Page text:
• ND Remembers WWI

    Only two weeks after the Declaration of War, the military machine was progressing quickly.  The prospect of raising an all-volunteer army was unrealistic, so Congress was expected to pass a draft bill by the end of April.  However, North Dakotans had been quick to answer the call.  Towns such as Edgeley were doing their part. […]

  • A Fair to Remember

    The Twentieth Century blossomed with the 1904 Louisiana Purchase Exposition, informally known as the St. Louis World’s Fair. Plans for the fair began in 1898. The committee raised $15 million from government and private sources, and by 1901, construction was underway on 1,200 acres of Forest Park. North Dakota Governor Frank White saw the fair […]

  • Great Inducements to Settlers

    There have been two Williams counties in North Dakota.  The first was created in 1873 south of the Missouri River.  In 1891, the state legislature created a new Williams County in the northwest corner of the state.  The name honors Erastus Appelman Williams, an early North Dakota politician who served in both the territorial and […]

  • Jay Darling

    Tomorrow is Earth Day, so we take this opportunity to tell the story of a man who had an enormous impact on wildlife conservation in North Dakota.  Jay Darling, of Iowa, was a renowned political cartoonist during the “dirty thirties,” a time of bankruptcy, soup lines, drought and awe-inspiring dust storms. On the Great Plains, […]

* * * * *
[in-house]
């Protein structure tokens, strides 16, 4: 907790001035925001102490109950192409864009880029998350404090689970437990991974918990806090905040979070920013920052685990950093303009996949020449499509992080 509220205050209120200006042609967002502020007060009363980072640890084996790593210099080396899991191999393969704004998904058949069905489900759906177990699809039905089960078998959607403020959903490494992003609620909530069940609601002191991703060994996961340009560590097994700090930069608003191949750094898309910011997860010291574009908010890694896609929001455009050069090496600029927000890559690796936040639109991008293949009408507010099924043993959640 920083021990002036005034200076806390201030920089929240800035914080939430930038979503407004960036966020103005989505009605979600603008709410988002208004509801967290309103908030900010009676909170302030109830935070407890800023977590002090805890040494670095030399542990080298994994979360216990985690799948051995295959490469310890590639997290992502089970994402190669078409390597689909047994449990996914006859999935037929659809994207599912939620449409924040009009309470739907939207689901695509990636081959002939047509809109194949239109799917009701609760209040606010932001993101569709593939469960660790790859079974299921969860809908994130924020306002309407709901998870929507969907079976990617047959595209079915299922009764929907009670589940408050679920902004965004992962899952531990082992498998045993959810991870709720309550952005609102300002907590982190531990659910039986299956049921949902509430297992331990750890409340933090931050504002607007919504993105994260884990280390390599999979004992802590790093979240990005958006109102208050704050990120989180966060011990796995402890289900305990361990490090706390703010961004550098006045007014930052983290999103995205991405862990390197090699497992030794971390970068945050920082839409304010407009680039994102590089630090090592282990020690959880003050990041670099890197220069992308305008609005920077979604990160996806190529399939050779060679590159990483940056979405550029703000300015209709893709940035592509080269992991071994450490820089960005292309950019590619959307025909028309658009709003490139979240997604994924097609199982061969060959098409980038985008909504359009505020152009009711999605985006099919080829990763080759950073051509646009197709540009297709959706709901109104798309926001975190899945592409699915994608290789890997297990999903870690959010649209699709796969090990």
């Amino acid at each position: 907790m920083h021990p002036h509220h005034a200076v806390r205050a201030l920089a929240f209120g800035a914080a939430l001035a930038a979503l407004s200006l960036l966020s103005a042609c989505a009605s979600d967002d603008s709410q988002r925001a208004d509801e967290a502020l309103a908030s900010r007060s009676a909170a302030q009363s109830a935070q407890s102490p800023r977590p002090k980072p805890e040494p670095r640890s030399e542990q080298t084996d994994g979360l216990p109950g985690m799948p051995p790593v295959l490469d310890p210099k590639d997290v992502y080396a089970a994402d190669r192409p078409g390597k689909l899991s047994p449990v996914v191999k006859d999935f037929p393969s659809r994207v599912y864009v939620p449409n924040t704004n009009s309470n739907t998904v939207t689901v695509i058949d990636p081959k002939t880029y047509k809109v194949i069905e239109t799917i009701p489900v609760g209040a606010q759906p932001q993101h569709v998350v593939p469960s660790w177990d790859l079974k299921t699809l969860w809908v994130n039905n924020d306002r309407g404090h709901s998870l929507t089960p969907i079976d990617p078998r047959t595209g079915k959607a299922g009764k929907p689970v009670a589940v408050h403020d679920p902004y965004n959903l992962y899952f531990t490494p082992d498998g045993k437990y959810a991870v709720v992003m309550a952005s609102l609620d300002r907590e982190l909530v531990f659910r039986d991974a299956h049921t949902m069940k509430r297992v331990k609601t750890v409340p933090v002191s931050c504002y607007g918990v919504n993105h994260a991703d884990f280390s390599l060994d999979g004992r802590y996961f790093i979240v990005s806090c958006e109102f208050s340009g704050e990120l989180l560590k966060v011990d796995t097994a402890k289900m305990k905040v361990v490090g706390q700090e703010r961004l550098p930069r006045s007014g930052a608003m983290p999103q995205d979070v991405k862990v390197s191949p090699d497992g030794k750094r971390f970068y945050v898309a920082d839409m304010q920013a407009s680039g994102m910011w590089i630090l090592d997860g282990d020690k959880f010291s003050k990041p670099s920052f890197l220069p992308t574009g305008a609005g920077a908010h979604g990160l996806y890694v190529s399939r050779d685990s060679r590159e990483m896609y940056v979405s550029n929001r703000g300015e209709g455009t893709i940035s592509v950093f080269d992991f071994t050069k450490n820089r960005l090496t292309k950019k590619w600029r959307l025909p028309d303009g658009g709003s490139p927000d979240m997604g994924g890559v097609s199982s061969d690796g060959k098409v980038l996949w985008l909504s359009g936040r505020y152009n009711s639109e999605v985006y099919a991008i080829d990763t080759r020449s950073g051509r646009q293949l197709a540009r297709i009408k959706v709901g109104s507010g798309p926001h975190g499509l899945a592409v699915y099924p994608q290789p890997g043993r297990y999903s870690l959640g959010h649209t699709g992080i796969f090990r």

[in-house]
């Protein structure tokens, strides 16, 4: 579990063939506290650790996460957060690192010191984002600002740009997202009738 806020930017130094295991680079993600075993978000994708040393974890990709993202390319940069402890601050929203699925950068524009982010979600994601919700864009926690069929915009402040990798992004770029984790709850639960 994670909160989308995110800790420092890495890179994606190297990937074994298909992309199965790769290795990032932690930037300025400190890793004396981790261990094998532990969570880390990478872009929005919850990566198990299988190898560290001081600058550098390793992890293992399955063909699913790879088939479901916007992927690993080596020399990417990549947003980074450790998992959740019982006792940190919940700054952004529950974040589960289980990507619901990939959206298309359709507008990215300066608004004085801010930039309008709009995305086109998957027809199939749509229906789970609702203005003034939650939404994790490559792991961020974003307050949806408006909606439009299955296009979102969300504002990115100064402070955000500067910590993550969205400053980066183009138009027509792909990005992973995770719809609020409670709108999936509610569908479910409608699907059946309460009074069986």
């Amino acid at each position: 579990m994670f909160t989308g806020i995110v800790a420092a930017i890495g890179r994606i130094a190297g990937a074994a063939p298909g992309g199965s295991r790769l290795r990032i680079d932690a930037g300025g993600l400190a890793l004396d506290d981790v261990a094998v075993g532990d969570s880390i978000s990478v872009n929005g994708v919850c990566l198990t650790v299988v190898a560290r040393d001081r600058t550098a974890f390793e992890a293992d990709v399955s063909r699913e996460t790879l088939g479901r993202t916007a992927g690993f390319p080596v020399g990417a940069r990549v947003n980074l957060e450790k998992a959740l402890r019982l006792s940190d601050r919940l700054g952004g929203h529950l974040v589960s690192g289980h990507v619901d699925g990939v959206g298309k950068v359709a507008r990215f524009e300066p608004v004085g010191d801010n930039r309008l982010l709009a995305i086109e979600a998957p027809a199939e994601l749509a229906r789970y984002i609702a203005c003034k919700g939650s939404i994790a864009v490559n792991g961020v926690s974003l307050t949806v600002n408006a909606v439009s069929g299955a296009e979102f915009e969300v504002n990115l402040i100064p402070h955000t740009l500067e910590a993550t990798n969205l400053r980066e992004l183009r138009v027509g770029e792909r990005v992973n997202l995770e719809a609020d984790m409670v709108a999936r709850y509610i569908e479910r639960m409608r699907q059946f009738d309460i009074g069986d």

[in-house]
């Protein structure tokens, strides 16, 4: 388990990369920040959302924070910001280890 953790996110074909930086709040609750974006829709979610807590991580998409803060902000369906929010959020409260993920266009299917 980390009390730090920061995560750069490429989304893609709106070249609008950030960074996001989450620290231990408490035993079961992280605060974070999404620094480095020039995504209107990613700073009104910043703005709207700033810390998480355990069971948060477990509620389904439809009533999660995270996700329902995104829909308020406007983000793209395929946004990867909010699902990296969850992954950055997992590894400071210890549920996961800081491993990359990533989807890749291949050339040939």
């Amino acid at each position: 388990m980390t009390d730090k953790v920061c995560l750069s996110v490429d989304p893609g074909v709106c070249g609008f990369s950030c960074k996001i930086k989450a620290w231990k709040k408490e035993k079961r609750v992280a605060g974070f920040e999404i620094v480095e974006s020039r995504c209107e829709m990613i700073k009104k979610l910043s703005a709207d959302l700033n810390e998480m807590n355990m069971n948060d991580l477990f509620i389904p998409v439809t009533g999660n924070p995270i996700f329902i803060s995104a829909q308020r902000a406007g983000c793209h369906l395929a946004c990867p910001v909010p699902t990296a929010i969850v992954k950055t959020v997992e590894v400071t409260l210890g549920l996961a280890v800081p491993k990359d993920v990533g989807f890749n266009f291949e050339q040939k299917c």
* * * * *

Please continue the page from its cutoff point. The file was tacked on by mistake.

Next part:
• Dakota Datebook Stories: The Great War

    Millions of Americans served in World War I — soldiers, sailors , nurses — and many at home provided support, suffered scarcities, and grieved for loved ones lost. The United States entered the Great War 100 years ago on April 6. Prairie Public’s Dakota Datebook is commemorating this anniversary with stories from North Dakota, thanks […]

  • Reception for a Native Son

    On this date in 1922, the  Ward County Independent reported on an enthusiastic reception for Minot native son Captain Howard Huston.  More than 1,500 people gathered in the high school auditorium to greet him on his return from Switzerland.  Dr. F.J. Brugman, the commander of the local American Legion Post, was chairman for the event, […]

  • Off for Alberta

    Frontiersmen on the Great Plains mingled with settlers across the northern border long before North Dakota became a state.  Both American and British fur traders congregated along the Missouri River and established posts prior to 1800.  The Hudson Bay and North West Companies established operations in the Red River Valley.  Canadians ventured down to Pembina […]